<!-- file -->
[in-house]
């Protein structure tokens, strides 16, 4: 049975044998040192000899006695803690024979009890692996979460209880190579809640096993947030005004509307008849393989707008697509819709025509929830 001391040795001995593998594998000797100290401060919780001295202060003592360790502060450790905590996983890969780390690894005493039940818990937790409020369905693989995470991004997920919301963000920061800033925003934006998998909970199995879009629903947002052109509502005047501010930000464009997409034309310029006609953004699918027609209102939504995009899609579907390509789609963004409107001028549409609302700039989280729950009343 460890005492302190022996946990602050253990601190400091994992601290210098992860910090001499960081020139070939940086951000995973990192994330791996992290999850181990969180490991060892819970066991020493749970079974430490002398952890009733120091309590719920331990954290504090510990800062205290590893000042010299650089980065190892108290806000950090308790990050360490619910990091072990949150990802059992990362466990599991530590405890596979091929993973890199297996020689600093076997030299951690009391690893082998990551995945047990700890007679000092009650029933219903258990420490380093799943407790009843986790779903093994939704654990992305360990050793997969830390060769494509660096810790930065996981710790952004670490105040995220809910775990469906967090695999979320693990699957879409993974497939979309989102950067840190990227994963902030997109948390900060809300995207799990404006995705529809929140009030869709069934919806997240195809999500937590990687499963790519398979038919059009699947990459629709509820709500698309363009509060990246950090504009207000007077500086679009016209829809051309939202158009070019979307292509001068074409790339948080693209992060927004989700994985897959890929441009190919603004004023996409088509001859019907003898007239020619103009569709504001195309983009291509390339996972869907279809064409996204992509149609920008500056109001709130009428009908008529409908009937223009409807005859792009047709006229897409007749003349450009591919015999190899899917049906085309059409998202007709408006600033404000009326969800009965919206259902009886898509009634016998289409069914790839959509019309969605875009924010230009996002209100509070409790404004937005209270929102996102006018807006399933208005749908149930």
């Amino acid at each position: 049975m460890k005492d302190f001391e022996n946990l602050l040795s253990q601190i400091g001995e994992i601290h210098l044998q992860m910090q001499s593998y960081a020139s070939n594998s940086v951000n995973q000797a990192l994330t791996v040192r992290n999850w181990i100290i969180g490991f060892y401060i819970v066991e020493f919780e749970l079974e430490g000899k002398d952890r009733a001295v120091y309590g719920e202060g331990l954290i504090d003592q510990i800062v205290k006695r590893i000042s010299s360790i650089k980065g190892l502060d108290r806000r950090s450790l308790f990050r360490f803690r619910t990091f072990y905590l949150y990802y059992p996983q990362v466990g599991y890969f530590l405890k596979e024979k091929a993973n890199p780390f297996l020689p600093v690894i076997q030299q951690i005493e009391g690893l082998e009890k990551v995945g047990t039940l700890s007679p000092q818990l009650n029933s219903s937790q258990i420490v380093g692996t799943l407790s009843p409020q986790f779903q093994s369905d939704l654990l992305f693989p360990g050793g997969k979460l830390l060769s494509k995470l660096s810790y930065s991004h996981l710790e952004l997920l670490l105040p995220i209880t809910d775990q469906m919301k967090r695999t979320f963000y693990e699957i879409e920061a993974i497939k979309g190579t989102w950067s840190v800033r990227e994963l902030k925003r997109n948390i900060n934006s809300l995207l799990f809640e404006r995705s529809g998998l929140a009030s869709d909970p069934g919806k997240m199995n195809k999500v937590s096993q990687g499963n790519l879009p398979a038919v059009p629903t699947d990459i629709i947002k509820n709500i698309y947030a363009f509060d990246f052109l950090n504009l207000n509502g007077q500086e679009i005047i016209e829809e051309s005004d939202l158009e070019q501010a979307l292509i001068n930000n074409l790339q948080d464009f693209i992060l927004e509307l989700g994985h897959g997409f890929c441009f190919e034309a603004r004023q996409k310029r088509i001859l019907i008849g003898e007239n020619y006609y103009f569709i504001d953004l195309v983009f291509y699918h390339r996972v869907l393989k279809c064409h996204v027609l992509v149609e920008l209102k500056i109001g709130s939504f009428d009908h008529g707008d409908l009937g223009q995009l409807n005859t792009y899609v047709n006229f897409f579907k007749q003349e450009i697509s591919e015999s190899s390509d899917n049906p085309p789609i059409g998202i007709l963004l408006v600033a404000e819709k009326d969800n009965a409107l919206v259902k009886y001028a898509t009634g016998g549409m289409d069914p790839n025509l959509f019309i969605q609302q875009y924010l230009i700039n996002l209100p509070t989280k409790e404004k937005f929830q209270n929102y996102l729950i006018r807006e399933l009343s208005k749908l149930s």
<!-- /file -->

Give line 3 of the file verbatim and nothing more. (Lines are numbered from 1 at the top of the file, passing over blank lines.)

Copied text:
């Amino acid at each position: 049975m460890k005492d302190f001391e022996n946990l602050l040795s253990q601190i400091g001995e994992i601290h210098l044998q992860m910090q001499s593998y960081a020139s070939n594998s940086v951000n995973q000797a990192l994330t791996v040192r992290n999850w181990i100290i969180g490991f060892y401060i819970v066991e020493f919780e749970l079974e430490g000899k002398d952890r009733a001295v120091y309590g719920e202060g331990l954290i504090d003592q510990i800062v205290k006695r590893i000042s010299s360790i650089k980065g190892l502060d108290r806000r950090s450790l308790f990050r360490f803690r619910t990091f072990y905590l949150y990802y059992p996983q990362v466990g599991y890969f530590l405890k596979e024979k091929a993973n890199p780390f297996l020689p600093v690894i076997q030299q951690i005493e009391g690893l082998e009890k990551v995945g047990t039940l700890s007679p000092q818990l009650n029933s219903s937790q258990i420490v380093g692996t799943l407790s009843p409020q986790f779903q093994s369905d939704l654990l992305f693989p360990g050793g997969k979460l830390l060769s494509k995470l660096s810790y930065s991004h996981l710790e952004l997920l670490l105040p995220i209880t809910d775990q469906m919301k967090r695999t979320f963000y693990e699957i879409e920061a993974i497939k979309g190579t989102w950067s840190v800033r990227e994963l902030k925003r997109n948390i900060n934006s809300l995207l799990f809640e404006r995705s529809g998998l929140a009030s869709d909970p069934g919806k997240m199995n195809k999500v937590s096993q990687g499963n790519l879009p398979a038919v059009p629903t699947d990459i629709i947002k509820n709500i698309y947030a363009f509060d990246f052109l950090n504009l207000n509502g007077q500086e679009i005047i016209e829809e051309s005004d939202l158009e070019q501010a979307l292509i001068n930000n074409l790339q948080d464009f693209i992060l927004e509307l989700g994985h897959g997409f890929c441009f190919e034309a603004r004023q996409k310029r088509i001859l019907i008849g003898e007239n020619y006609y103009f569709i504001d953004l195309v983009f291509y699918h390339r996972v869907l393989k279809c064409h996204v027609l992509v149609e920008l209102k500056i109001g709130s939504f009428d009908h008529g707008d409908l009937g223009q995009l409807n005859t792009y899609v047709n006229f897409f579907k007749q003349e450009i697509s591919e015999s190899s390509d899917n049906p085309p789609i059409g998202i007709l963004l408006v600033a404000e819709k009326d969800n009965a409107l919206v259902k009886y001028a898509t009634g016998g549409m289409d069914p790839n025509l959509f019309i969605q609302q875009y924010l230009i700039n996002l209100p509070t989280k409790e404004k937005f929830q209270n929102y996102l729950i006018r807006e399933l009343s208005k749908l149930s």